1. Allocating the desired temporary buffer space to hold the array of bytes, and filling that array with values one need to return.
  2. creating a safe array of the desired (VT_BSTR) type.
  3. copying the temporary buffer to the safe array of the variant.
  4. free the memory allocated for temporary buffer. (avoid memory leaks).

Fetching a array of strings from a variant.

TCHAR ** UnPackVariantWithStringArray(short nCnt, VARIANT var )
{
    TCHAR **pBuffer = (TCHAR **) calloc ( nCnt, sizeof (INT)) ; 

    USES_CONVERSION ;
    SAFEARRAY* pSafeArray  = var.parray ;
    //pointer to array data, actually increments the lock count
    BSTR* bstrArray = NULL ;
    SafeArrayAccessData ( pSafeArray, (void**)&bstrArray);
    for ( int i = 0 ; i < nCnt ; i++ )
    {
        LPTSTR szTmp = OLE2T ( bstrArray [i] ) ;
        int nLen = _tcslen ( szTmp );
        pBuffer [i]= (TCHAR *) calloc ( nLen, sizeof ( TCHAR));
        _tcscpy ( pBuffer [i], szTmp);
    }
   
    //Done wth populating, Decrement the array’s lock count
    SafeArrayUnaccessData(pSafeArray);
    return pBuffer ;
}

these conversion is useful in middleware scenario. in the next article I will explain how to pack array of structure inside a variant.

July 18, 2013 Posted by | CodeProject, MFC, Win32 | , , | Leave a comment

Packing a array inside a VARIANT (VC++ 6.0) (Series 1 of N)

VARIANTs are versatile data types, they can hold any type of value, apart from that they can hold array of different types. In this post I am going to explain how can you pack a array of bytes, inside a variant variable.

Packing  a array of simple types inside a Variant

Packing  a array of bytes

int GetVariantWithByteBuffer (int nBufferSize, VARIANT FAR* pVar)
{

    /* here size of buffer desired (nBufferSize) has been passed to the function, which can be determined before hand. */

/* Creating a temporary buffer to hold the values one need to return and filling that buffer. fill buffer, this buffer can be filled some other ways too, reading from a file or reading from some hardware or whatever  here it has been filled from values 1 – 255*/

     BYTE *pBuffer = (BYTE *) calloc ( nBufferSize, sizeof (BYTE))
     for ( int i = 0 ;  i < nBufferSize; i++ ) pBuffer [i] = ( i + 1 ) % 256 ; 

     /* Creating a variant to return, which can hold the safe array of bytes .*/

     SAFEARRAY FAR* psa ;
     psa = SafeArrayCreateVector (VT_UI1, 0, nBufferSize); 
      if(psa == NULL)    return –1 ;  
      
     /* Copying the temporary buffer to the variant to return */

     VariantInit ( pVar ) ;

     pVar->parray = psa;
     pVar->vt = VT_ARRAY | VT_UI1 ; 
     memcpy ( pVar->parray->pvData , pBuffer, nBufferSize * sizeof (BYTE) ) ;  

    /* free the temporary buffer */

    free ( pBuffer ) ;

    /* return the number of elements  this variant hold. */
    return nBufferSize;

}

as it can be seen from the above code, it involves following steps.

  1. Allocating the desired temporary buffer space to hold the array of bytes, and filling that array with values one need to return.
  2. creating a safe array of the desired (VT_UI1) type.
  3. copying the temporary buffer to the safe array of the variant.
  4. free the memory allocated for temporary buffer. (avoid memory leaks).

Fetching a array of bytes from a variant.

BYTE * GetByteBufferFromVariant (int nBufferSize, VARIANT var )
{

    /* here size of buffer desired (nBufferSize) has been passed to the function, which can help us determine the size of the buffer required. */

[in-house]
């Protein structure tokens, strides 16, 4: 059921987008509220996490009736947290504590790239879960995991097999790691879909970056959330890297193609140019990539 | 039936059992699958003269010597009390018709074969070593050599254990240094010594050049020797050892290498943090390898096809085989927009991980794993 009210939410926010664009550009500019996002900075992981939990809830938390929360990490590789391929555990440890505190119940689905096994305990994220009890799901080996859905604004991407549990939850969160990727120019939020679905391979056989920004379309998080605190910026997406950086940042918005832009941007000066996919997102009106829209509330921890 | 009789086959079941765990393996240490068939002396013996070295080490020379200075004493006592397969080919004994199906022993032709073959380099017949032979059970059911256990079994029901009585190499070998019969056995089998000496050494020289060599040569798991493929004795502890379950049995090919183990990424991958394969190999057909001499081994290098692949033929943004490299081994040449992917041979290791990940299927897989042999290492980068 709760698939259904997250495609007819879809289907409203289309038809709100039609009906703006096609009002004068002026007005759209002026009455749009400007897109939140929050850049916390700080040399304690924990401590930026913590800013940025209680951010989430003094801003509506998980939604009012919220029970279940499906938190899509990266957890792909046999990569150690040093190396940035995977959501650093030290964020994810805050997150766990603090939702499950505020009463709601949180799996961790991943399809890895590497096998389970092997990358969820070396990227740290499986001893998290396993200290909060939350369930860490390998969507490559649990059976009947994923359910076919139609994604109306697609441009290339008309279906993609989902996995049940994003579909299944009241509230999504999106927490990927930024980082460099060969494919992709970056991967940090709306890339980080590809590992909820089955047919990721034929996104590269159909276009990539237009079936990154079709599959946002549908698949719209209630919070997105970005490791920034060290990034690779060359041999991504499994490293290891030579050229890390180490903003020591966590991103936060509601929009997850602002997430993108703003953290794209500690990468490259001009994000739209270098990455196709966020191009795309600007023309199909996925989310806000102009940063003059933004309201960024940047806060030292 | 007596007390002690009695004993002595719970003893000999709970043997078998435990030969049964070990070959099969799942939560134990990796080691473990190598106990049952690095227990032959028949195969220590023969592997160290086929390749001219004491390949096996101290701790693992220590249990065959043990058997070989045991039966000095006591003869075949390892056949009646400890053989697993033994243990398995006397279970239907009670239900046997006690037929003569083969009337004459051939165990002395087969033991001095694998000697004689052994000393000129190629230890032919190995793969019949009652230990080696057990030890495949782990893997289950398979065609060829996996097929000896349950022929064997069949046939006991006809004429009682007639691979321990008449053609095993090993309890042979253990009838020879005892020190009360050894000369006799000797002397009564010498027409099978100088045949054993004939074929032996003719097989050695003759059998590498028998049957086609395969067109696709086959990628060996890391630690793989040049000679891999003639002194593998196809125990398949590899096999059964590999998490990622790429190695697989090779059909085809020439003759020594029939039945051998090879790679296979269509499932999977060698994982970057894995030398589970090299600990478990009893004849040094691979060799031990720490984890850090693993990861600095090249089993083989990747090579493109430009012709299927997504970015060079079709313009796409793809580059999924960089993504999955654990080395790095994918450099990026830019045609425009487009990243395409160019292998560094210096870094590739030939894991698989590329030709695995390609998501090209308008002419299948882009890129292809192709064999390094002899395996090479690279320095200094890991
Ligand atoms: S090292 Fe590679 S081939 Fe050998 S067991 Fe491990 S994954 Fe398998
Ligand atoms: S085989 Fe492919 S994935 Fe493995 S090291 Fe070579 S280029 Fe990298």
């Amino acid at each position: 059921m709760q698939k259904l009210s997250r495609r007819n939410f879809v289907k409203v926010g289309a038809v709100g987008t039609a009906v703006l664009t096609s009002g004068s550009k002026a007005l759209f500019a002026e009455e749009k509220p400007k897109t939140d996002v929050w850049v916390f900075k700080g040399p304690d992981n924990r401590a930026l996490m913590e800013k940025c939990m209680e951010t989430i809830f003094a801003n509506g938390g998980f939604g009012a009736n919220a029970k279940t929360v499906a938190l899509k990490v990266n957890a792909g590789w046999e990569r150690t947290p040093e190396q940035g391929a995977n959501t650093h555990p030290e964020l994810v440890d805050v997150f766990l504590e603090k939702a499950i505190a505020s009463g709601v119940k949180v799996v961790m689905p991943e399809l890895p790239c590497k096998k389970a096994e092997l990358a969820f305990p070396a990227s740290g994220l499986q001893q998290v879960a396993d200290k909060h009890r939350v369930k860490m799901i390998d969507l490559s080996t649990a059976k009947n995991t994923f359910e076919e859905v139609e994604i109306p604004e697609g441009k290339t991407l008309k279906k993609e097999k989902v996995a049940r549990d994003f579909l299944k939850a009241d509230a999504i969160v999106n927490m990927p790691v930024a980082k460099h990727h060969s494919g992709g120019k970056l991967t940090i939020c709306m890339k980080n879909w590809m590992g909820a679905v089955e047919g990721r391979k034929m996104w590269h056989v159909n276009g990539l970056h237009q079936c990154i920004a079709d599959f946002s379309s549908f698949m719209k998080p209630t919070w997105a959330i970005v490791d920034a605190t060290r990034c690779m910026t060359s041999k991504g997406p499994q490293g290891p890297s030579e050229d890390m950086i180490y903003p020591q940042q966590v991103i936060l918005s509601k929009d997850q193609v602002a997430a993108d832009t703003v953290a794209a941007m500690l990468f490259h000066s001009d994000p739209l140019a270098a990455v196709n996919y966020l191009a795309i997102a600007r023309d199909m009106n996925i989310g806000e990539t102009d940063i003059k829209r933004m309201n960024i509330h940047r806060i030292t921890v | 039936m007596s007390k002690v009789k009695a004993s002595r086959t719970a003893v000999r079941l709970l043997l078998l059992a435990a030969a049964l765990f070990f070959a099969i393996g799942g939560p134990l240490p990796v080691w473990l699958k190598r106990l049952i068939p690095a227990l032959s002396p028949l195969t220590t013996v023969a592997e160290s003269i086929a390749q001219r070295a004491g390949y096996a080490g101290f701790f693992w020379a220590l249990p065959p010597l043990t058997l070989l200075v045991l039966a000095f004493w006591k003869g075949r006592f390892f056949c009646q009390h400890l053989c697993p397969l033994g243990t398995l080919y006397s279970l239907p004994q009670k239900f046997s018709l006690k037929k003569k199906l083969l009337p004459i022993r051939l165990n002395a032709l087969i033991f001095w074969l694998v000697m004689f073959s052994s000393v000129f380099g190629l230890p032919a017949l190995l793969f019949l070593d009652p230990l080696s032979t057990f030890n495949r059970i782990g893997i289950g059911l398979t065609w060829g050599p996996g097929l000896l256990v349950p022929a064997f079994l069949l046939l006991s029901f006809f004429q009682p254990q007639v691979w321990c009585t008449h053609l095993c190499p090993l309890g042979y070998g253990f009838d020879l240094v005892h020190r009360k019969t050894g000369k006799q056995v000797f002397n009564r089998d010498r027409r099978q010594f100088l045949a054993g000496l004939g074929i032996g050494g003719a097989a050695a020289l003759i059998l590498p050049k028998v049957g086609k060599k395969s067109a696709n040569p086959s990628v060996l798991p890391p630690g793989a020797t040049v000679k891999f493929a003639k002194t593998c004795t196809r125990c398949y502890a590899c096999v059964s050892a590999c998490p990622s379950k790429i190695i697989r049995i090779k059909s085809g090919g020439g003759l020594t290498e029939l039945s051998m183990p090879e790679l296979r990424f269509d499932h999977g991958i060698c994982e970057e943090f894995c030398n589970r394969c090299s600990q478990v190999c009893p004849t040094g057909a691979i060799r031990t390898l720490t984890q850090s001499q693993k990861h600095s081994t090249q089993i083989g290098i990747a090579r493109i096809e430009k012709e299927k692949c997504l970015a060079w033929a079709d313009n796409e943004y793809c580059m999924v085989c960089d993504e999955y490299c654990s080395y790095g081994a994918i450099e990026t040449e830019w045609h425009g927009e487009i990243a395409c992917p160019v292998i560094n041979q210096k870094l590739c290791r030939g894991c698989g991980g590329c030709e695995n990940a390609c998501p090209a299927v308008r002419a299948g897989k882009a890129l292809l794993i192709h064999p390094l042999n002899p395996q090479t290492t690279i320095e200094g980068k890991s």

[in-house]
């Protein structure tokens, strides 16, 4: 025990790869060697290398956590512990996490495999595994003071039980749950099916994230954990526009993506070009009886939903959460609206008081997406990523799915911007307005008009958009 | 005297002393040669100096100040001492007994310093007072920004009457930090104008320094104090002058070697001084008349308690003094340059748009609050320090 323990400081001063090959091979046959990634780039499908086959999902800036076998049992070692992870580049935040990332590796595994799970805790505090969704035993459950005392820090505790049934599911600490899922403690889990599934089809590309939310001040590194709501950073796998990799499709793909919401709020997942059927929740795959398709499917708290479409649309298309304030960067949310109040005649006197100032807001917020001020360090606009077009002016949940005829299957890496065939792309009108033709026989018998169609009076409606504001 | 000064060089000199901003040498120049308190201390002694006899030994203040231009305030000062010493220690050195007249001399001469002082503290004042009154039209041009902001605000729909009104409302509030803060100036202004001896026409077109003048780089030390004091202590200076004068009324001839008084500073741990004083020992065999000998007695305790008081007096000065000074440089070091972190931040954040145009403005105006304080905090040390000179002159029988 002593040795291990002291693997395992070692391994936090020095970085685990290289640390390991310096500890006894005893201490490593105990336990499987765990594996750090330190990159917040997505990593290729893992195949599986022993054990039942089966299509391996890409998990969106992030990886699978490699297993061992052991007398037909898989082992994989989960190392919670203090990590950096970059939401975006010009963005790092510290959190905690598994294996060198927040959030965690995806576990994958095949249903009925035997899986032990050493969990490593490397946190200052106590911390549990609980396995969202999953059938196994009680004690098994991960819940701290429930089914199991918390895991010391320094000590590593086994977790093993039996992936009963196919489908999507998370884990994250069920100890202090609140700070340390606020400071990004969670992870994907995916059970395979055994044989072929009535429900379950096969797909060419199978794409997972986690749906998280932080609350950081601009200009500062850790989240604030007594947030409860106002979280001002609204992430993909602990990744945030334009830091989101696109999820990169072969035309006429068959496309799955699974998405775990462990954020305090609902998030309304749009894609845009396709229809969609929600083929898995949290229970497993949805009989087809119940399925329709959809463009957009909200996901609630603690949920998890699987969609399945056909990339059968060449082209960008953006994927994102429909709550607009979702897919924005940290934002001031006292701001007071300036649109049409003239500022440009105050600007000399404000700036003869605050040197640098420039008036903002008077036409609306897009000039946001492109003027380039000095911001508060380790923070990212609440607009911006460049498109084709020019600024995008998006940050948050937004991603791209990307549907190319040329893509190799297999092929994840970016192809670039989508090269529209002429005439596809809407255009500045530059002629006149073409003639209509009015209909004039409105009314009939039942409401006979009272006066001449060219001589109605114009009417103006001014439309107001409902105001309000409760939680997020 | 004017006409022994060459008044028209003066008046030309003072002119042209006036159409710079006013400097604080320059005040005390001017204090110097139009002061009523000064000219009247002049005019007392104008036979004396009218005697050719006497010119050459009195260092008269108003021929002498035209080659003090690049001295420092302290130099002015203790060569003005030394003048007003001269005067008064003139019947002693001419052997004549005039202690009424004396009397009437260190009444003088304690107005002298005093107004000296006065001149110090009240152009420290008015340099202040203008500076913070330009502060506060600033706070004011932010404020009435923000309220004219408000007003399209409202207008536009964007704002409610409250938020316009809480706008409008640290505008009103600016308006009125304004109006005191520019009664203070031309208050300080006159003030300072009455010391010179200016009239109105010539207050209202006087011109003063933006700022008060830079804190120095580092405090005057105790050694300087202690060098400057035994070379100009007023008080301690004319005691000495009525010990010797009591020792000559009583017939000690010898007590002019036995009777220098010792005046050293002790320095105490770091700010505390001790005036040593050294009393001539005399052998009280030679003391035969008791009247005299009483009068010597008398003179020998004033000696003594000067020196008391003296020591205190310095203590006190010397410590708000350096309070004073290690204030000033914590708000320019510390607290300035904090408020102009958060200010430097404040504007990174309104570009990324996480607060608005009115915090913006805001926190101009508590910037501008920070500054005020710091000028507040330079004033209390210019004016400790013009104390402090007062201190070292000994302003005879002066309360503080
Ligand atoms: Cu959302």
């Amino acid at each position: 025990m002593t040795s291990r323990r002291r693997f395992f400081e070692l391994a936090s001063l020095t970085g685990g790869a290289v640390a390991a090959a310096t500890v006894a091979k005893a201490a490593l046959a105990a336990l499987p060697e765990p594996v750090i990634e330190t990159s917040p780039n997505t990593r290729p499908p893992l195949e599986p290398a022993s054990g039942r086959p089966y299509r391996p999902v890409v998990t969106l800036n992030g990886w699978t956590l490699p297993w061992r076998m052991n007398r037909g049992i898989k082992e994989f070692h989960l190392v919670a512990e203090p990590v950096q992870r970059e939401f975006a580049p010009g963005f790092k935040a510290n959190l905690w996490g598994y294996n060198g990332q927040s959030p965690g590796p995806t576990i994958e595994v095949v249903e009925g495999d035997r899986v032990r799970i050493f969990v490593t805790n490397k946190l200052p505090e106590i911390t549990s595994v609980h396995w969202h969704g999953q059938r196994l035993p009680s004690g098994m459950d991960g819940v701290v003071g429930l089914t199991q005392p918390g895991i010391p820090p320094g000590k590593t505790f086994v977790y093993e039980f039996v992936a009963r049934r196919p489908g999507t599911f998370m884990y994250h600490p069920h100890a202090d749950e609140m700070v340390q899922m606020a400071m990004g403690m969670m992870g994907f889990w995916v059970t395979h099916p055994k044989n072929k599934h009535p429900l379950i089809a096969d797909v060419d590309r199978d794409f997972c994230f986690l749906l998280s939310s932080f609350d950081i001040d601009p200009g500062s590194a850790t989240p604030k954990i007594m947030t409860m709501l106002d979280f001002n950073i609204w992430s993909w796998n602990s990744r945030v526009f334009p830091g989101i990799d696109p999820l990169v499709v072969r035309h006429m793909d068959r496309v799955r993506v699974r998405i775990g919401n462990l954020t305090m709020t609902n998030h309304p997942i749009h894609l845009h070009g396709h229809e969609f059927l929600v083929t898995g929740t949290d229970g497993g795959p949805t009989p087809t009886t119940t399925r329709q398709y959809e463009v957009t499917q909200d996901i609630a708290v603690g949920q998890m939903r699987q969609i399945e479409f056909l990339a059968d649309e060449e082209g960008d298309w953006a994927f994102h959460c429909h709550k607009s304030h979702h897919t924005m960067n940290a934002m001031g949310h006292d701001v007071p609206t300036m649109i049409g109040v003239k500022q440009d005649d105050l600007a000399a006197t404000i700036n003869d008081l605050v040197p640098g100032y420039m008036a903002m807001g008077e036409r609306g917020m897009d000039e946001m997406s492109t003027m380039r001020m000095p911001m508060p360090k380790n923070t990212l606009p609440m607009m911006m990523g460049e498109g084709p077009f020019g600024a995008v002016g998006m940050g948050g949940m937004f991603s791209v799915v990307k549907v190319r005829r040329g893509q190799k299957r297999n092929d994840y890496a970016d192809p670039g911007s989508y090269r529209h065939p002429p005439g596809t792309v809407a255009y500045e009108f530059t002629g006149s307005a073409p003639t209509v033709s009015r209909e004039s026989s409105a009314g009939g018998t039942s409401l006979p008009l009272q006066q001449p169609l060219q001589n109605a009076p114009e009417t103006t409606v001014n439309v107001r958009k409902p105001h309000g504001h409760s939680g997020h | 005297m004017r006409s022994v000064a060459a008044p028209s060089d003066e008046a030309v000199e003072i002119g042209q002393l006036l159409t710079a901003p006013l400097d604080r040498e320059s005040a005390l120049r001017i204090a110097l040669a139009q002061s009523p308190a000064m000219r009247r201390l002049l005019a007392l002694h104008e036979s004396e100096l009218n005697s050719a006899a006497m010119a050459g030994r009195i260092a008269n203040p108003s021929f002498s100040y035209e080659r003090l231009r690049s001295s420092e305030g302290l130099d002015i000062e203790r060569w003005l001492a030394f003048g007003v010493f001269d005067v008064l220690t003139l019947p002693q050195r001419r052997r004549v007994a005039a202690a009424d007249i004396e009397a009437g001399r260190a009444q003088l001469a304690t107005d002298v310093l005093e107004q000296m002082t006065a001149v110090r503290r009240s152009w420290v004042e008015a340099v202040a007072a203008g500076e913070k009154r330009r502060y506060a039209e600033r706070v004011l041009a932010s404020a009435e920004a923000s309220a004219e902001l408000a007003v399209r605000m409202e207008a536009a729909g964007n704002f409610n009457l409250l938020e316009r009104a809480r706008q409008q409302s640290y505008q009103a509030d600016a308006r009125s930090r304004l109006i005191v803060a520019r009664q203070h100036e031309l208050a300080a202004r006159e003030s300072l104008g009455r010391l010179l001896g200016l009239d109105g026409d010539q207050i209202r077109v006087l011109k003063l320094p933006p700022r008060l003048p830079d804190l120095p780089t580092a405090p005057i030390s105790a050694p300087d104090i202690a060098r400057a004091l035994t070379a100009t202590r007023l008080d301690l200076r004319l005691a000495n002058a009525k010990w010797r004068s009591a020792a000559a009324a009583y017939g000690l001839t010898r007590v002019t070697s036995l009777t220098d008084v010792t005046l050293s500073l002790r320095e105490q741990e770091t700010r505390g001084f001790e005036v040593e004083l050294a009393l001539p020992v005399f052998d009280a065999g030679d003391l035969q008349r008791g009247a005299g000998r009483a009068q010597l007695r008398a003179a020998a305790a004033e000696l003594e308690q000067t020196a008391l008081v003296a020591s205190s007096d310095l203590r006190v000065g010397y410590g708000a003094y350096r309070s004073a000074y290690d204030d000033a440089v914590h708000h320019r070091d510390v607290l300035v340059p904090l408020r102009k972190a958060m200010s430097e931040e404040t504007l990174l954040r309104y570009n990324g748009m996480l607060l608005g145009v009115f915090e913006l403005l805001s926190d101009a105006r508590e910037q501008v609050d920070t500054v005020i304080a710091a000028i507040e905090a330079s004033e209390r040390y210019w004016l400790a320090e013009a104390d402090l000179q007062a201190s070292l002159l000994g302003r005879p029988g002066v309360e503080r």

BYTE *pBuffer = (BYTE *) calloc ( nBufferSize, sizeof (BYTE)) ;  
    memcpy ( pBuffer, var.parray->pvData, nBufferSize * sizeof (BYTE) ) ;  
    return pBuffer ;

}

In  a similar fashion array of some other simple types can be  packed in a variant. the following table describes the data types for different simple types.

S.N. Data Type Value of vt
1 BYTE VT_ARRAY | VT_UI1
2 SHORT (2 byte signed integer ) VT_ARRAY | VT_I2
3 USHORT (2 byte unsigned integer ) VT_ARRAY | VT_UI2
4 INT (4 byte signed integer ) VT_ARRAY | VT_I4
5 UINT (4 byte unsigned integer ) VT_ARRAY | VT_UI4
6 FLOAT ( 4 byte float value) VT_ARRAY|VT_R4
7 DOUBLE (8 byte double value) VT_ARRAY|VT_R8

 

using the table above one can pack array of above defined types, to variant, these conversion is useful in middleware scenario. in the next article I will explain how to pack array of strings and array of structure inside a variant.

July 17, 2013 Posted by | CodeProject, MFC, Win32 | , , | Leave a comment

Browsing Folders (VC++ 6.0)

while working with MFC there are dialog boxes for opening files, but no dialog box to browse  a folder, the function below just does the same. code snippet below shows how one can open a folder browsing dialog box.

BOOL BrowseFolder (

HWND hWnd,                // Handle to the calling window.

LPSTR pszDisplayName,      // Title of the dialog box

BOOL bEdit,                // whether edit box is allowed

LPSTR szPath )             // starting path 

{

// TODO: Add your control notification handler code here

LPMALLOC pMalloc;

BOOL bResult = FALSE ;

/* Gets the Shell’s default allocator */

if (::SHGetMalloc(&pMalloc) == NOERROR)

{

BROWSEINFO bi;

LPITEMIDLIST pidl ;

//Get help on BROWSEINFO struct – it’s got all the bit settings.

bi.hwndOwner = hWnd ;

bi.pidlRoot = NULL ;

bi.pszDisplayName = szPath ;

bi.lpszTitle = pszDisplayName ;

//bi.ulFlags = BIF_RETURNFSANCESTORS | BIF_RETURNONLYFSDIRS |BIF_EDITBOX ;

bi.ulFlags = BIF_RETURNONLYFSDIRS |BIF_VALIDATE ;

// whether you want to display an edit box

if ( bEdit ) bi.ulFlags = bi.ulFlags | BIF_EDITBOX ;

bi.lpfn = NULL;   // No call back function

bi.lParam = 0;    // No Extra parameter

// This next call issues the dialog box.

if ((pidl = ::SHBrowseForFolder(&bi)) != NULL)

{

if (::SHGetPathFromIDList(pidl, szPath))

{

// At this point pszBuffer contains the selected path 

bResult = TRUE ;

}

// Free the PIDL allocated by SHBrowseForFolder.

pMalloc->Free(pidl);

}

// Release the shell’s allocator.

pMalloc->Release();

}

return bResult ;

}

Calling the function.

TCHAR szPath [255] ;
_tcscpy ( szPath, "C:\\" ) ;
BOOL bSuccess =
BrowseFolder (

this->m_hWnd, "Broswe Source Folder", FALSE, szPath ) ;
if ( bSuccess )
{

  // szPath contains the selected folder.
}

July 14, 2013 Posted by | CodeProject, Win32 | , | Leave a comment